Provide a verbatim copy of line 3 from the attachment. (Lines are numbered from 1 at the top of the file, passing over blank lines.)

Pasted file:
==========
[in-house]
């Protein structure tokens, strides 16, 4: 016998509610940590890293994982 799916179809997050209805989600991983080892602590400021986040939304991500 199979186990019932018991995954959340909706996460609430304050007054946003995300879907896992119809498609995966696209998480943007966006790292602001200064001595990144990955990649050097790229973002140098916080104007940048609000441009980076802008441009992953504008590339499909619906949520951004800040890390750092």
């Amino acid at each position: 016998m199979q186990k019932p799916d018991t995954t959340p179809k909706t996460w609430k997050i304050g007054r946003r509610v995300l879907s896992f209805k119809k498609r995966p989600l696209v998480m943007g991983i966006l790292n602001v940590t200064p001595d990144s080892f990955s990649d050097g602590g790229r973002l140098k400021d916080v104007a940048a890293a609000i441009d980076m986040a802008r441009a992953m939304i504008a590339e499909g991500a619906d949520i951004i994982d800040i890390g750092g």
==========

């Amino acid at each position: 016998m199979q186990k019932p799916d018991t995954t959340p179809k909706t996460w609430k997050i304050g007054r946003r509610v995300l879907s896992f209805k119809k498609r995966p989600l696209v998480m943007g991983i966006l790292n602001v940590t200064p001595d990144s080892f990955s990649d050097g602590g790229r973002l140098k400021d916080v104007a940048a890293a609000i441009d980076m986040a802008r441009a992953m939304i504008a590339e499909g991500a619906d949520i951004i994982d800040i890390g750092g």